• Death by Childbirth:
    • Scrooge's mother died giving birth to him, leading to a troubled relationship between him and his father.
    • Scrooge's sister Fan. Which leads to a troubled relationship between him and his nephew Fred. Much like his father's relationship with him.
  • Heel Realization: When Scrooge describes his old boss Fezziwig, he stops, noting that he wishes he could talk to his clerk, Bob Cratchit, and apologize.
  • Honorary Uncle: In the epilogue, Tiny Tim calls Scrooge "Uncle Scrooge."
  • I Was Quite a Looker: Scrooge and Marley were quite handsome in their younger days. Oddly enough when we see Alice in the present day, she still looks the same, just with slightly grayer hair.
  • Informed Attribute: Tiny Tim is supposed to be very ill, but he looks perfectly healthy barring the crutch.
  • Killed Mid-Sentence: Marley dies while attempting to warn Scrooge of his fate and telling him to save himself.
  • Large Ham: Marley is a big one, and Scrooge is one after his reformation.
  • Laughing Mad: When Scrooge wakes up on Christmas morning and can't stop laughing out of joy, his housekeeper thinks, justifiably, that he's gone quite mad.
  • Market-Based Title: Was released as A Christmas Carol in some markets, including the US.
  • Maternal Death? Blame the Child!: Why Scrooge's father abandoned him at boarding school. This is a change from the book where Fan is expressly stated to be Scrooge's younger sister.
  • Maybe Ever After: In contrast to the novel where she has a family of her own, Alice/Belle's romantic situation isn't addressed. She's also shown in the Christmas Present sequence, where she isn't in the novel. Although it isn't explicitly stated, this does leave things open for Scrooge to reconcile with her if she isn't married.
  • Majority-Share Dictator: Scrooge and Marley obtain their wealth by offering to cover the expenses of their owner's embezzlement scandal in return for the right to buy up to 51% of the company's shares. Naturally this gives them absolute power over the day-to-day business of the company.
  • My God, What Have I Done?: When he gets a better look at Fan's death, Scrooge realizes that she asked him to look after Fred. He begins to feel very contrite, as he has gone out of his way to avoid Fred.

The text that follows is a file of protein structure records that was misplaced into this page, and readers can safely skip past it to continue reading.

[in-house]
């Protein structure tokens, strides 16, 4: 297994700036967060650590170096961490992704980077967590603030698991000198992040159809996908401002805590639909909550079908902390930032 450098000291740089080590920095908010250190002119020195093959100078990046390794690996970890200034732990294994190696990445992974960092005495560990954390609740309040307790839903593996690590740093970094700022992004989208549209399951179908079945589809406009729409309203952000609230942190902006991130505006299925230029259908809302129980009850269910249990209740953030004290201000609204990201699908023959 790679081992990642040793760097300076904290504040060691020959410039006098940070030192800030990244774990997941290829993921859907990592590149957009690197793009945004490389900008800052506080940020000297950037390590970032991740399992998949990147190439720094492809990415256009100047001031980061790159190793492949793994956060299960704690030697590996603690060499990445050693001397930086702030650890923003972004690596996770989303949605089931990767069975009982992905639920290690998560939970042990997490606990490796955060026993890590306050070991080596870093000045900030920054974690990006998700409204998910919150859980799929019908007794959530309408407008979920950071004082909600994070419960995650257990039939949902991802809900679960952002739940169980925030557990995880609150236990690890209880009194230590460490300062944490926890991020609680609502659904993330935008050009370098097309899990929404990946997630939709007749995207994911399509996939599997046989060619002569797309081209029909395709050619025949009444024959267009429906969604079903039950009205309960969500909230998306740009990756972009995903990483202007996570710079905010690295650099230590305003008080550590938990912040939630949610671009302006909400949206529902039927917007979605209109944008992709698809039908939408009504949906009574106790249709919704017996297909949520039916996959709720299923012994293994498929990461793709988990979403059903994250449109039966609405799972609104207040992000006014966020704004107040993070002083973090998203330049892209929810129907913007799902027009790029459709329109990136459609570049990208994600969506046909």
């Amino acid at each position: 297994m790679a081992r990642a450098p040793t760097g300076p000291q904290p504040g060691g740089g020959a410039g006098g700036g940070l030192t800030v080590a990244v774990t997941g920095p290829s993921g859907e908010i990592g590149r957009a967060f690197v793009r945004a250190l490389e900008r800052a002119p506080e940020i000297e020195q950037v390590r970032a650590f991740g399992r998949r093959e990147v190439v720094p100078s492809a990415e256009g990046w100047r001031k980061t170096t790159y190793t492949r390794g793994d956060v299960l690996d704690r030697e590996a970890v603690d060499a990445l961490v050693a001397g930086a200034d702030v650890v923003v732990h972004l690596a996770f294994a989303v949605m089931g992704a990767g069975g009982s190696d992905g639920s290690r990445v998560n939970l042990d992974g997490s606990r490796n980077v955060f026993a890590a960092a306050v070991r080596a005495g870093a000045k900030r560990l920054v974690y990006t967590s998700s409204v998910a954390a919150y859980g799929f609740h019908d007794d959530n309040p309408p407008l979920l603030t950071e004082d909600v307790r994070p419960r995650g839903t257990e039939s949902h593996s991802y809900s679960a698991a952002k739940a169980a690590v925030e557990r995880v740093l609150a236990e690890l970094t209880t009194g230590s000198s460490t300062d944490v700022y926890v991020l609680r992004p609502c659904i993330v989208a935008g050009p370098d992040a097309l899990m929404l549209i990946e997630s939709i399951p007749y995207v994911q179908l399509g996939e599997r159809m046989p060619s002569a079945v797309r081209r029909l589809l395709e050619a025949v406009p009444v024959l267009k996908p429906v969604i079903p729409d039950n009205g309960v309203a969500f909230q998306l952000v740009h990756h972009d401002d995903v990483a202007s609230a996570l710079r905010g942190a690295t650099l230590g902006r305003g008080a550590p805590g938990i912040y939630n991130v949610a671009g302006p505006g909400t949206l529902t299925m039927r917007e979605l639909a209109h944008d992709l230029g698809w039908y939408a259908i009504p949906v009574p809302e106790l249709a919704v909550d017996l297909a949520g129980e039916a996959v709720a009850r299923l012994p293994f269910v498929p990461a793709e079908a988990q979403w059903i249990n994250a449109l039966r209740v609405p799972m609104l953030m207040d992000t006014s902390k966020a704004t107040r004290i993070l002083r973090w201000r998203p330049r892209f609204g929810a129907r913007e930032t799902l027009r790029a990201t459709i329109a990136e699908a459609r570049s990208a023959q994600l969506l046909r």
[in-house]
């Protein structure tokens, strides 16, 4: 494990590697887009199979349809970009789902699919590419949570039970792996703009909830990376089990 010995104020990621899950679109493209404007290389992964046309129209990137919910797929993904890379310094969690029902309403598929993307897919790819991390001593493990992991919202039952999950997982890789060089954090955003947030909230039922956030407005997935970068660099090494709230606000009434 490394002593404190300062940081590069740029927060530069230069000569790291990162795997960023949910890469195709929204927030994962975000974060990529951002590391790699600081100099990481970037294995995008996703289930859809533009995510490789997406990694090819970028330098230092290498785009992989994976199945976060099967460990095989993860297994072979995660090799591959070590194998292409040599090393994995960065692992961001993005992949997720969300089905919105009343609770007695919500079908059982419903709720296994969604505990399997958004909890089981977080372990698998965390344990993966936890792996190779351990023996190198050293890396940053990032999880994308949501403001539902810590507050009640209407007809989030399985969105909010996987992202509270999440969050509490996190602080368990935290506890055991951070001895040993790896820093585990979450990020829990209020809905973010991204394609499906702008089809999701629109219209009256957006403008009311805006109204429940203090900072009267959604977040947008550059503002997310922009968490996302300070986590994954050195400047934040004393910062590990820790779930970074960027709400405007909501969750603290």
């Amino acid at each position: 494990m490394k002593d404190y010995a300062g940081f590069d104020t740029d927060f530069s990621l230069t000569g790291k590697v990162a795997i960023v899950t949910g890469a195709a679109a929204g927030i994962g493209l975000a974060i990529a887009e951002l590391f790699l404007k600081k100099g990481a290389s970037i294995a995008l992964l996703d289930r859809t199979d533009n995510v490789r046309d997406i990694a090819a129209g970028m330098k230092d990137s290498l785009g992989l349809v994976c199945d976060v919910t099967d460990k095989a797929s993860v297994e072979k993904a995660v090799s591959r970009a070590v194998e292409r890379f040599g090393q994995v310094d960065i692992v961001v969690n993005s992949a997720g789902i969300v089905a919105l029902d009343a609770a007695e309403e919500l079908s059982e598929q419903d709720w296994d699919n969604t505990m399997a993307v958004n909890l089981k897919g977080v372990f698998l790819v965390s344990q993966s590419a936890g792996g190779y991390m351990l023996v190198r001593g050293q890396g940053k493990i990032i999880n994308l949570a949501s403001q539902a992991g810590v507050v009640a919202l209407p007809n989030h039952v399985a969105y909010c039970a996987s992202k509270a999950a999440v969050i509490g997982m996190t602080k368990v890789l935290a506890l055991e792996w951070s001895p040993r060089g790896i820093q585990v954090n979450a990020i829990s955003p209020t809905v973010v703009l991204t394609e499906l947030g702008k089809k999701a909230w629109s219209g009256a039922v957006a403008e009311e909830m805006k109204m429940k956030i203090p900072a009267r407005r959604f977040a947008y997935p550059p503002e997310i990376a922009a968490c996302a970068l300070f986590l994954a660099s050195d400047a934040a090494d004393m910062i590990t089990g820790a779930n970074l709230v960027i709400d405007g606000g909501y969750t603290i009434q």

Scrooge: Forgive me, Fan!
  • Sarcastic Confession: Mr. Jorkin, when confronted on charges of embezzlement.
    Rosehed: In short, sir, you're not only a bankrupt, you're an embezzler of the company's funds.
    Jorkin: I also beat my wife and skewer innocent babies when in my cups.
  • Shown Their Work:
    • The tune that Mr Jorkin is whistling when he offers Scrooge a job is "The Lincolnshire Poacher" - about a poacher who enjoys unlawfully entering property and trapping game there.
    • After Marley's death scene, Christmas Past calls Scrooge a "squeezing, wrenching, grasping, covetous old sinner" - exactly as Charles Dickens describes him in the novel.
  • Start of Darkness: The Christmas Past sequence explores this in more detail than the book.
  • Stepford Smiler: When Bob Cratchit comes home in the Christmas Yet To Come part, he tries to pretend that he's happy about an imagined goodbye from Tiny Tim. But he quickly collapses into his wife's arms in tears.
  • Throwing Off the Disability: The epilogue shows a fully healthy, crutch-free Tiny Tim running to greet Scrooge in the street.
  • Timeshifted Actor: George Cole as Young Ebenezer Scrooge and Patrick Macnee as Young Jacob Marley.
  • Truer to the Text: Even though this movie takes its own set of liberties that other adaptations don't, it still includes quite a bit of dialogue from the book that often tends to be left out. For example, it includes the sequence where Scrooge threatens to swallow a toothpick while talking with Marley, something very few film adaptations do.
  • Two of Your Earth Minutes: "What does this party cost in your mortal money?", says the Ghost of Christmas Past at Fezziwig's party. The point, of course, is to show how little money counts in the spirit life.
  • What Happened to the Mouse?: In the original novel the Christmas Past sequence shows that Belle married someone else and had a family, which is the last we see of her. This adaptation shows her counterpart Alice in the Christmas Present, helping feed the poor on Christmas Day, but whether she had a family is unaddressed.

Alternative Title(s): A Christmas Carol 1951